The heat of combustion in air increases with the length of the carbon chain. All of these alcohols are readily available from companies that sell solvents, but you wouldn't be able to find the longer chain alcohols (butanol and up) in town on a thru-hike. They are all safe (not ingestable), clean, and none have unpleasant odors. 1-heptanol smells a bit like freshly mown grass and 1-octanol smells like cucumber. Longer chains aren't practical because the melting point gets too high. Octanol solidifies at 3F, but nonanol solidifies at 19F.

Ketones (Kj/g):
Propanone: 28 (Acetone)
Butanone: 31 ("Methylethylketone" or "MEK")
Pentanone: 33
Hexanone: 35

These ketones are also relatively innocuous and clean (much more so than kerosene or white gas). They have odors that most sources describe as "pleasant" and several, including 2-pentanone, are used as flavoring additives in foods. They have higher vapor pressures (they are more volatile) than the alcohols. These are available without any special license from industrial supply companies, but you couldn't find them (except acetone) on a thru-hike.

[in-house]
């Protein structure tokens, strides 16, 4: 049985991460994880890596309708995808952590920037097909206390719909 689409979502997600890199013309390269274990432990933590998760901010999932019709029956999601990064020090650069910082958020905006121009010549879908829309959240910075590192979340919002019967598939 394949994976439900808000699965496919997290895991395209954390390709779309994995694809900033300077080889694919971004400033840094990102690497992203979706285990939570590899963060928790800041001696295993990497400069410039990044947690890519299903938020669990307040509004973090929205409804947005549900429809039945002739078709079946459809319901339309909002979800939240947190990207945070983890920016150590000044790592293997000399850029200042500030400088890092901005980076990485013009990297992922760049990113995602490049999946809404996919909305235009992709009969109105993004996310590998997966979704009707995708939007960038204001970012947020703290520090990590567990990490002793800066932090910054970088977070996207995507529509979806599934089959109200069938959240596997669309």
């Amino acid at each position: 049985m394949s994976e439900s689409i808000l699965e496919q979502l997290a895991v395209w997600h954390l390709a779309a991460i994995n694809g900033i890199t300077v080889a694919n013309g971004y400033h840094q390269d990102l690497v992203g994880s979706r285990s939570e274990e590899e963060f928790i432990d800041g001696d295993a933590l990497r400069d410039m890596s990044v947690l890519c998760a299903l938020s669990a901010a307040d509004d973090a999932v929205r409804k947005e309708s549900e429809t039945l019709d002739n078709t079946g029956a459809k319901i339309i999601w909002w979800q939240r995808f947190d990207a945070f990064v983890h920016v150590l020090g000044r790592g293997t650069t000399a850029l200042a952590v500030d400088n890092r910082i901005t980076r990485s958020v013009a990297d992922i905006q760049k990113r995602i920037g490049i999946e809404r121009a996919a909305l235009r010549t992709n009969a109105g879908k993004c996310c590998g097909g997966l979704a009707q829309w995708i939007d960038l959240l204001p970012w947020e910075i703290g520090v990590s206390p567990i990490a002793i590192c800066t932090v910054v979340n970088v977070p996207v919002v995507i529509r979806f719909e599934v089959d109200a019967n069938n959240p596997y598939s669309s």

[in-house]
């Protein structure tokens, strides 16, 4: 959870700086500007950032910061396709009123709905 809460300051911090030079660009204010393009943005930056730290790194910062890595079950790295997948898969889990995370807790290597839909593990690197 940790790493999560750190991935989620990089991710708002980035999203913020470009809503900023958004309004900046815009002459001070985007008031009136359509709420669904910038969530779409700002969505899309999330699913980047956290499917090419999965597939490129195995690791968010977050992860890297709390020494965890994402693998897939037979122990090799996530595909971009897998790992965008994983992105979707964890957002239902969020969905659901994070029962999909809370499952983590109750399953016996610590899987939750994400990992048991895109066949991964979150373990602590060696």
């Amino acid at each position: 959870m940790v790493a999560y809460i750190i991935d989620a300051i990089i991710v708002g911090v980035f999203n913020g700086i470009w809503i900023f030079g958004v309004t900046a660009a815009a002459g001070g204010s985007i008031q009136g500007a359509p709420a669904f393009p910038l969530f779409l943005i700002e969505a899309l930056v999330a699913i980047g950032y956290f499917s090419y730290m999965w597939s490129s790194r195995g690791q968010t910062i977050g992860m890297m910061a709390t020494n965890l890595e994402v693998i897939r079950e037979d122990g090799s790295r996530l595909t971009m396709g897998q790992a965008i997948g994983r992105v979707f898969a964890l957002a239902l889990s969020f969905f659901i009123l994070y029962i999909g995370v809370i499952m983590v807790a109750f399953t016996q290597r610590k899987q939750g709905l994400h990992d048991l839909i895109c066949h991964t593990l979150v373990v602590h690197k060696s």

liquid alkanes (Kj/g):
Hexane: 47
Heptane: 47
Octane: 48
Nonane: 48
Decane: 48

Alkane-based commercial fuels:
Gasoline: 47
Diesel fuel: 45
Kerosene: 46
Paraffin oil: 46
White gas: 46

The liquid alkanes are noxious irritants, and they leave a pungent, greasy mess if spilled, but they have high heats of combustion. The commercial fuels are readily available and cheap.